Yuri Diogenes reminds us that SSTP is now available with the Beta 3 version of the TMG firewall in his blog post over at http://blogs.technet.com/yuridiogenes/archive/2009/06/16/tmg-beta-3-brings-sstp-capability.aspx
SSTP (Secure Socket Tunnel Protocol) is a great addition to the TMG firewall’s suite of VPN protocols. The TMG firewall now supports three VPN protocols for remote access client VPN connections. These are:
- PPTP (Point to Point Tunneling Protocol)
- L2TP/IPsec (Layer 2 Tunneling Protocol over IPsec)
- SSTP (Secure Socket Tunneling Protocol)
SSTP is essentially PPP over an SSL encrypted HTTP connection. This allows your users to be behind virtually any firewall or Web proxy and connect to your TMG firewall’s remote access client VPN server. This is going to significantly reduce the number of help desk calls from your users.
Even more importantly, you can graciously dump your very expensive Cisco, Check Point or Juniper SSL VPN solution and take advantage of the security and reliability of SSTP while paying commodity prices. You won’t have to take out a second mortgage to pay Cisco, and the money you save might be the money needed to keep your job in these tough economic times.
SSTP is flexible reliable and cost-effective, but it’s also a tricky little guy. You need to be on your toes when planning and configuring SSTP. Here are some things you need to keep in mind when configuring your TMG firewall to support SSTP:
- You need to publish your CRL if you’re going to use a private CA to generate your machine certificates. SSTP requires that you create a Web Listener and bind a Web site certificate to the Listener. If you used an internal CA, you need to make sure that the client can reach that CA or the URL included in the AIA on the certificate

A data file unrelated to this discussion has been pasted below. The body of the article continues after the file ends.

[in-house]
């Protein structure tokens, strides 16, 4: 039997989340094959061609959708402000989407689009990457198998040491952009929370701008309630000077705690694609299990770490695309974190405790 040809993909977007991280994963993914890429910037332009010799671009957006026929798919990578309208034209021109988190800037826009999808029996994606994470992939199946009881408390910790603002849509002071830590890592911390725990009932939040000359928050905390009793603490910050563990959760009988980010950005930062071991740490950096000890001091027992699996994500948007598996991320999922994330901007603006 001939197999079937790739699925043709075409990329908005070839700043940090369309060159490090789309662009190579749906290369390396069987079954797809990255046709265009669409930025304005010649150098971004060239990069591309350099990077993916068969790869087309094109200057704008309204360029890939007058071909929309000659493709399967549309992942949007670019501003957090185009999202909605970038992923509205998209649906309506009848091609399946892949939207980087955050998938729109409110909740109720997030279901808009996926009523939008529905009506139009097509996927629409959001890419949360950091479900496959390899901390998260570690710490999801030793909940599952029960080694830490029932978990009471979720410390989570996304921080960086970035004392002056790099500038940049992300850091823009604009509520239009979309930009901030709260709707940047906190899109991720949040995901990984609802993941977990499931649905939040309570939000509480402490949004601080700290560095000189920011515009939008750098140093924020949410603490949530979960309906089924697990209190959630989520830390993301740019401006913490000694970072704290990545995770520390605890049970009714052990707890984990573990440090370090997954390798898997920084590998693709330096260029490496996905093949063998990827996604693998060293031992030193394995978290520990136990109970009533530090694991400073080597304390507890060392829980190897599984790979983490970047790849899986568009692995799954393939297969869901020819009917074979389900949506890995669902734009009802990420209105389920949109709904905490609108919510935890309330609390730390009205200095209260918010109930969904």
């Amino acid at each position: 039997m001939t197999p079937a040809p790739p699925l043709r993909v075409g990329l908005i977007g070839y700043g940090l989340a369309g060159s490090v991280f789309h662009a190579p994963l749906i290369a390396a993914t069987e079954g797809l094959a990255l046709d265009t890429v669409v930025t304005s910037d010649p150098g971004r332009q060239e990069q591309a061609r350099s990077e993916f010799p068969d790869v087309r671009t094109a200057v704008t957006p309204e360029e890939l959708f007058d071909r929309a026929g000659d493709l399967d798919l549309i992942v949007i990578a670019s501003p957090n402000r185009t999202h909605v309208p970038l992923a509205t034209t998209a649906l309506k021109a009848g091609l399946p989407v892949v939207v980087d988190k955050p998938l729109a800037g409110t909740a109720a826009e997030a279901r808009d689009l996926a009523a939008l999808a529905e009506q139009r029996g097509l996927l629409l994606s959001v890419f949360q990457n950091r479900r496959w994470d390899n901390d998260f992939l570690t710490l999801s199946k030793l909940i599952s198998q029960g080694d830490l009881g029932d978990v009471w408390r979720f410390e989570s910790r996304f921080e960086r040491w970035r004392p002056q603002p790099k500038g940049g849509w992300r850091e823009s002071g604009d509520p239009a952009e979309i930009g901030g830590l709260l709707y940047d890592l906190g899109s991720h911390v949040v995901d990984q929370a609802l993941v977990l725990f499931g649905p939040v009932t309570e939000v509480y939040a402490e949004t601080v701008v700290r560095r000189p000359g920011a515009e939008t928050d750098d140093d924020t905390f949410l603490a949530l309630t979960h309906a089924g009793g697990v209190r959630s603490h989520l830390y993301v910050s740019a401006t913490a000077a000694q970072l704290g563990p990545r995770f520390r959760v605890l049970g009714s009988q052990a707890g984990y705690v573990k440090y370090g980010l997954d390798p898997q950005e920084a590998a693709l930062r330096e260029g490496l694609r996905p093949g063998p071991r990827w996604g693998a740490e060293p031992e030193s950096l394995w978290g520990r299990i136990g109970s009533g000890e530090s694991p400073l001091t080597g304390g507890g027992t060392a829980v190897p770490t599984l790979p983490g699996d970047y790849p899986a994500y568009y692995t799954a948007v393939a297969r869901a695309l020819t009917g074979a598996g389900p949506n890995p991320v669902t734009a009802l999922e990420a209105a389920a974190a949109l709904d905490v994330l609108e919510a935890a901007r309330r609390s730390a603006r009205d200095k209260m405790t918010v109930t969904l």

- If you use a commercial certificate (not likely in most cases, since your VPN is a private connection, not something that should be accessible from the general public), then you don’t need to publish your CRL, as it will be available on the Internet
- SSTP uses a Web Listener to accept the incoming SSL connections. This Web Listener must not pre-authenticate and cannot use a form. While the SSTP server is only listening for a single path when using this listener, the configuration of the Listener virtually guarantees that you won’t be using it for any Web Publishing Rule. The end result is that you’ll need to dedicate an IP address for your SSTP connection.
TMG has done a lot to make SSTP easier to configure, but it would have been a lot better if they would have integrated a CRL publishing wizard. Maybe in the next version of TMG?
For more information on SSTP troubleshooting, check out:
Thomas W Shinder, M.D., MCSE
Sr. Consultant / Technical Writer